• Lifestyle and Satisfaction-- I do sometimes crave a little treat at the end of the day, so I'll indulge in 100-150 calories. Not really because I'm hungry, but because ice cream rocks. So do 100 calorie cupcakes! Because I know how I like to eat, I'll leave room in my calorie count for this end-of-day treat.
To answer your question about carbs/no carbs... there is really no benefit (or harm, either) in restricting certain nutrients at certain times for a normal person. (intensive athletes and diabetics-- a different story). Do what feels right for you. A lot of people swear too many carbs make them feel sluggish. In truth, it's probably not the carbs, but the refined stuff that's doing them in.

Scientifically speaking, your body digests carbs more quickly than proteins. Fats take the longest amount of time. So, what you eat before you rest depends on what you wish to achieve. For example, to not get woken up by a gurgling, churning tummy, you may want to avoid heavy fats (like a 15 oz porterhouse at 9 PM) To not wake up starving, you may want to have a little protein, since combining a carb with a protein always keeps you fuller longer. (So have one less cookie but add 1/2 cup skim milk.)

Monday, February 11, 2008

Solved: The Case of the Missing Book (no, the Amish didn't take it)

Well, first off, let me say, Lancaster PA is one of the more fabulous places on earth. The Amish certainly do know how to bake and cook. I am especially in awe of the Central Farmer's market, where the milk is fresh, the produce is local, and the prices are unbeatable. After much window shopping and drooling, my Dear Friend and I settled on homemade sandwiches, fresh pears and the local specialty... Whoopie Pies. Why the Amish made an item called "Whoopie Pie" famous is beyond me. But they also have a town called Intercourse, and another called Virginville. Later that night for dinner, we went to the Bird-In-Hand Schmoorgasboard and, as Dear Friend aptly pointed out, we had a schmoorgasm. Behold the joy of apple butter, baked corn and shoefly pie! Not to worry... we ate our vegetables, too. Kudos to the O'Flahrty Dingledein B&B as well... great hosts, yummy breakfast, cozy fireplace, warm quilts. I recommend it highly if you're planning a trip to the greater Lancaster area.

After 4 weeks now, the missing book is no longer missing. Well, it is missing, but I've been refunded my money and will not be expecting it to arrive, at least. I am very annoyed with this bookseller and look forward to posting a nasty rating on their website. I'll head over to the campus bookstore before class tomorrow and buy the book for $100 instead of $79. Makes you wonder what the value of $21 really is...

Quiz this week on Digestion and The Cell, so I'll be studying a bit more tonight and will then look over notes at lunch tomorrow. As I digest... how ironic.

Thursday, February 7, 2008

Class #3 Metabolize!

So, this week started with a quiz, and I'm happy to report I think I only missed one question. When it's graded and returned, I'll post it and see if YOU know the answer! It was 10 multiple choice questions, and took about 10 minutes to complete. I had spent ample time studying, so felt very prepared. Next week is Quiz #2.

This week's focus was on that process we all love to blame for our weight issues... metabolism. Metabolism is really just a fancy way of explaining the chemical reactions that enable our cells to obtain and use energy from the nutrients we eat. The process involves enzymes and coenzymes, all working together in little cycles that are named... the Cori Cycle, the Krebs Cycle, the Citric Acid Cycle, etc. Your liver is the star of the metabolism show; everyone else is just a supporting actor.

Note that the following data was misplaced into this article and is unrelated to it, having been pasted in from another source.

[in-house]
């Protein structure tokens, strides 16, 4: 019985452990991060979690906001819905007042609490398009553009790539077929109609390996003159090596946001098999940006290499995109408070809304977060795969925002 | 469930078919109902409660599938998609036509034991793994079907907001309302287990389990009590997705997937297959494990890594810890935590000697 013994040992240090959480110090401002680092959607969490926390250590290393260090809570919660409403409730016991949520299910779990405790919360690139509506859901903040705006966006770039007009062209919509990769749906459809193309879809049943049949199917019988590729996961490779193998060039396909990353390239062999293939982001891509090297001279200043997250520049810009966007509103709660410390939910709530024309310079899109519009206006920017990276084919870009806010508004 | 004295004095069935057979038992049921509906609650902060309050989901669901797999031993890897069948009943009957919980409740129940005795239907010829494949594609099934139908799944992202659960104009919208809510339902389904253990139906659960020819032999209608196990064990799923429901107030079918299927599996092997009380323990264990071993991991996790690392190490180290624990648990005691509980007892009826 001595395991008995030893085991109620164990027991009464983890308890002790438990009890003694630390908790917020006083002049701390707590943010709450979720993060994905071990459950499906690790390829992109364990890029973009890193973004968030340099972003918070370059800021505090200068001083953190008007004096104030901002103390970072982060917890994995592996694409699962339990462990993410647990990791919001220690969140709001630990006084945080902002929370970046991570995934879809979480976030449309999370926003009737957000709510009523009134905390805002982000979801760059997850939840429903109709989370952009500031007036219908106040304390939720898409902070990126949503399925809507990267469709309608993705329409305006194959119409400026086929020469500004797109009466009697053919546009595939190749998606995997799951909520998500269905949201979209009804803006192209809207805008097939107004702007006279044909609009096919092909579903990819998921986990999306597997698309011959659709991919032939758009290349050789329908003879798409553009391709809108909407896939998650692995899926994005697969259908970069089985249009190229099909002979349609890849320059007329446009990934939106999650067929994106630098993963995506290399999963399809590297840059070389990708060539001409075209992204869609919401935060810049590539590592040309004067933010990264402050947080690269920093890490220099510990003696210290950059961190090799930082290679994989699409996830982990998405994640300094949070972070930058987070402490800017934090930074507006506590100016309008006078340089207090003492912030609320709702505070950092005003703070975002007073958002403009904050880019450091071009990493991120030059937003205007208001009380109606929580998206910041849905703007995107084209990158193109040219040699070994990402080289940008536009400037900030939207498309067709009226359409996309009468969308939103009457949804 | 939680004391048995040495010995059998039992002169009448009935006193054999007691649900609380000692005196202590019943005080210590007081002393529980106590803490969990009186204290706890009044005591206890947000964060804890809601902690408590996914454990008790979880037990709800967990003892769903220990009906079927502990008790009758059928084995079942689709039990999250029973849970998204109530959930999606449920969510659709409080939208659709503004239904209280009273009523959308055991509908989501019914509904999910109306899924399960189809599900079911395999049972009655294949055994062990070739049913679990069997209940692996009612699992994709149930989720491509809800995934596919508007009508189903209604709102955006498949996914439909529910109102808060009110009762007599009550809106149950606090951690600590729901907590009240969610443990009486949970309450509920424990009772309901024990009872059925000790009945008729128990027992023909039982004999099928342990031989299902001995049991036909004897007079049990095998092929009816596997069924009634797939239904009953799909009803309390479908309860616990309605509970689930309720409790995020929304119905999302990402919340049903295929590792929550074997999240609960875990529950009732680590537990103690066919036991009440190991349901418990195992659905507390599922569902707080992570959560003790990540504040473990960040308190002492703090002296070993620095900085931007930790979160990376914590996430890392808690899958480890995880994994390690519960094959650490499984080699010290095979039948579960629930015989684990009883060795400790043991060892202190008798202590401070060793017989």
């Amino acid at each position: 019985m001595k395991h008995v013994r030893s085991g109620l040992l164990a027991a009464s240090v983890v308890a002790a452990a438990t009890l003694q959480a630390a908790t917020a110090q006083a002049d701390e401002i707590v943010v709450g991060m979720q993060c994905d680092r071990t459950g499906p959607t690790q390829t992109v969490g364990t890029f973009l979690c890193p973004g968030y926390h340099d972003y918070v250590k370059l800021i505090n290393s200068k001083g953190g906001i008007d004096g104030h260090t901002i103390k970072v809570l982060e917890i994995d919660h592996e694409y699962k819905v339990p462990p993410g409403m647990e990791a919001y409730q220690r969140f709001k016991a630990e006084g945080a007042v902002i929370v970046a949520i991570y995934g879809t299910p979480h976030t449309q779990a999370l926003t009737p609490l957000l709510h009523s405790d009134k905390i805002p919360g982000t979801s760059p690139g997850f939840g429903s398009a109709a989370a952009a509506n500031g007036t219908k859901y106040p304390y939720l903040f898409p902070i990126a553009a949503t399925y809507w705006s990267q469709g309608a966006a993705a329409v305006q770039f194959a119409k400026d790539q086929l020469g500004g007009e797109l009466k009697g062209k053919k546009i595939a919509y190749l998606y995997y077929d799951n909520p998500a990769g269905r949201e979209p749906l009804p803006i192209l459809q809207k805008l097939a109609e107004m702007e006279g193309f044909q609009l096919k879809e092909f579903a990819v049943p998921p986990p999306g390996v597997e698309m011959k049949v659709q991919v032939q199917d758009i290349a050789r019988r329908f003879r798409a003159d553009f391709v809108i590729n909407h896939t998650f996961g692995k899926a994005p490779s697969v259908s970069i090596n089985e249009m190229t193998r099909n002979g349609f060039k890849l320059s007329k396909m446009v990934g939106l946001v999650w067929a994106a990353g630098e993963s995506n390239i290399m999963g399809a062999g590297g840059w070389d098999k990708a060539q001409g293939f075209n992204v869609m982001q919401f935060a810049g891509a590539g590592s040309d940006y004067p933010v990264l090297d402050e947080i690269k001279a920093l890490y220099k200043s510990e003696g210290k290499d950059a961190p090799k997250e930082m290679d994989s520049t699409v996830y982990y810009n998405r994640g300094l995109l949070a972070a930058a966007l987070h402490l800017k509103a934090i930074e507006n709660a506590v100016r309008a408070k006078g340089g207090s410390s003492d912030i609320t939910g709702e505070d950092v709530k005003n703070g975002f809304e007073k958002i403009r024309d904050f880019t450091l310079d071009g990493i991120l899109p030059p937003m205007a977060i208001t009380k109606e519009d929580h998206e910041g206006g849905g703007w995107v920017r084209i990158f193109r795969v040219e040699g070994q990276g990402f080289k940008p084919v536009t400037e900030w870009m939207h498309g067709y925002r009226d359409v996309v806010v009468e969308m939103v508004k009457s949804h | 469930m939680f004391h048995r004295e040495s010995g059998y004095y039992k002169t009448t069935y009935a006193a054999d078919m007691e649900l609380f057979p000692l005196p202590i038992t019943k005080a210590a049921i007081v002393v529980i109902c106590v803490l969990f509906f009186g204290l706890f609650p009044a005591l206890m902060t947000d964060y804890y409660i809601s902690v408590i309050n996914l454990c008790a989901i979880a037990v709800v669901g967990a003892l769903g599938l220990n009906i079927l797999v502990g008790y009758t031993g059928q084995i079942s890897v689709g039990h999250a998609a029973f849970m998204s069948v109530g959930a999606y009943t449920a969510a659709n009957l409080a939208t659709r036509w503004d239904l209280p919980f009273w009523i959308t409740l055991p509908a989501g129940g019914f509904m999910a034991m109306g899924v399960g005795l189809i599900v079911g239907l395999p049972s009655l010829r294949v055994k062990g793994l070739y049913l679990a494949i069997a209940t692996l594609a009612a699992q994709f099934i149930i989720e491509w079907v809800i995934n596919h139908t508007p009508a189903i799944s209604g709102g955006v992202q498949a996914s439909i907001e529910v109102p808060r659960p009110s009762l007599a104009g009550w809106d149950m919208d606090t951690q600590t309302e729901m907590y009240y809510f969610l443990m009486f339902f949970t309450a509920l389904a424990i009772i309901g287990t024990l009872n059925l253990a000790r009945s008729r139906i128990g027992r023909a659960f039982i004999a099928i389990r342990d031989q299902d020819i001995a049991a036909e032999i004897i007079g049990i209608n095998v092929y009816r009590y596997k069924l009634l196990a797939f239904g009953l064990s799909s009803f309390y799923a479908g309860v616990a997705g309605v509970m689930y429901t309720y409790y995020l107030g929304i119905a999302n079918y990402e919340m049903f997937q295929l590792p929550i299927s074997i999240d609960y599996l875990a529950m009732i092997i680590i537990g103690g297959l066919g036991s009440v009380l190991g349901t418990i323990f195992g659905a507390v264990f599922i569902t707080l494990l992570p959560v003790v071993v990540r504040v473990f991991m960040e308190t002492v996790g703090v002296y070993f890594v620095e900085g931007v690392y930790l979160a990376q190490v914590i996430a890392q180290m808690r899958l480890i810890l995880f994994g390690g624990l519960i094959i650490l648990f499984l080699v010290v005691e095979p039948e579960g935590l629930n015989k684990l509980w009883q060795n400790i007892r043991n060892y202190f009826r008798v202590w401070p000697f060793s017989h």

Eating is important to keeping your metabolism functioning properly. Ideally, your body should be breaking down carbohydrates (such as glucose) and proteins in a constant cycle. What happens if you suddenly stop eating, or you totally cut carbs out of your diet? Well, once your reserves are gone, your body will starting using ketones as an energy source. Ketones are organic compounds that your body starts to munch on when not enough carbs are available. (This could be muscle, or even organs.) Basically, your body will do anything it can to provide itself with energy. So, to put it grossly, your body begins to eat itself. Like Pizza the Hut! Often times, folks in this situation will have fruity breath or smell like acetone. Yep, the same stuff in nail polish remover.

So, what's the moral of this metabolism story? A healthy diet is a balanced diet. Make sure you are eating within normal frequencies-- every 3-6 hours during the day. Make sure you are eating the proper balance of carbs, proteins and fats in your diet, too. The General Rule of Thumb, per day:
  • Carbohydrates: 45-65% of your total energy intake
  • Protein: 10-35% of your total energy intake
  • Fat:20-35% of your total energy intake
Remember, carbs aren't just breads and grains...they are fruits and veggies too!

Also up for discussion this week, the Endocrine System. Yes, the fun world of glands and hormones! All designed to keep you running at normal levels...
  • Glucagon, secreted by your pancreas, increases blood glucose levels by speeding stuff up in your liver.
  • Isulin, also from your pancreas, decreases blood glucose levels by hurrying along glucose from the bloodstream directly into cells, where it's then metabolized. (This is why Diabetics often carry extra weight-- glucose gets stored instead-- never processed metabolically.)